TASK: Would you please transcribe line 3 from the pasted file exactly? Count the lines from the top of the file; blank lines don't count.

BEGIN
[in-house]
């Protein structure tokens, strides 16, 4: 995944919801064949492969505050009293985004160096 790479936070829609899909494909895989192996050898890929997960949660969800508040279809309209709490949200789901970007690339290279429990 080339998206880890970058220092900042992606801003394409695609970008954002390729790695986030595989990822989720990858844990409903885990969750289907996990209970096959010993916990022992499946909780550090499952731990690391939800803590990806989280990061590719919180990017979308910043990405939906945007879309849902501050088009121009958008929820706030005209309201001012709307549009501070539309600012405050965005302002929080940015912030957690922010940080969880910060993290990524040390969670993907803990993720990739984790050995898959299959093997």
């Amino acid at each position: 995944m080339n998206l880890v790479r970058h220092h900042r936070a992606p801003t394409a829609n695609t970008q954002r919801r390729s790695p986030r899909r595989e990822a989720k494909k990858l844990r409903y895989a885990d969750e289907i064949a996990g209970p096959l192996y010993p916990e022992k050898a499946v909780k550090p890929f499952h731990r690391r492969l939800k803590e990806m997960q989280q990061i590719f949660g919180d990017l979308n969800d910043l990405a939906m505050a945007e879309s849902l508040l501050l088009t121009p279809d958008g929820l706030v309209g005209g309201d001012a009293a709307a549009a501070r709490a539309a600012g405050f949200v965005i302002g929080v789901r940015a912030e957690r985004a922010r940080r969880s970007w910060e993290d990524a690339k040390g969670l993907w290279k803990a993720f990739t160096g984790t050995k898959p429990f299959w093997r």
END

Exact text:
């Amino acid at each position: 995944m080339n998206l880890v790479r970058h220092h900042r936070a992606p801003t394409a829609n695609t970008q954002r919801r390729s790695p986030r899909r595989e990822a989720k494909k990858l844990r409903y895989a885990d969750e289907i064949a996990g209970p096959l192996y010993p916990e022992k050898a499946v909780k550090p890929f499952h731990r690391r492969l939800k803590e990806m997960q989280q990061i590719f949660g919180d990017l979308n969800d910043l990405a939906m505050a945007e879309s849902l508040l501050l088009t121009p279809d958008g929820l706030v309209g005209g309201d001012a009293a709307a549009a501070r709490a539309a600012g405050f949200v965005i302002g929080v789901r940015a912030e957690r985004a922010r940080r969880s970007w910060e993290d990524a690339k040390g969670l993907w290279k803990a993720f990739t160096g984790t050995k898959p429990f299959w093997r």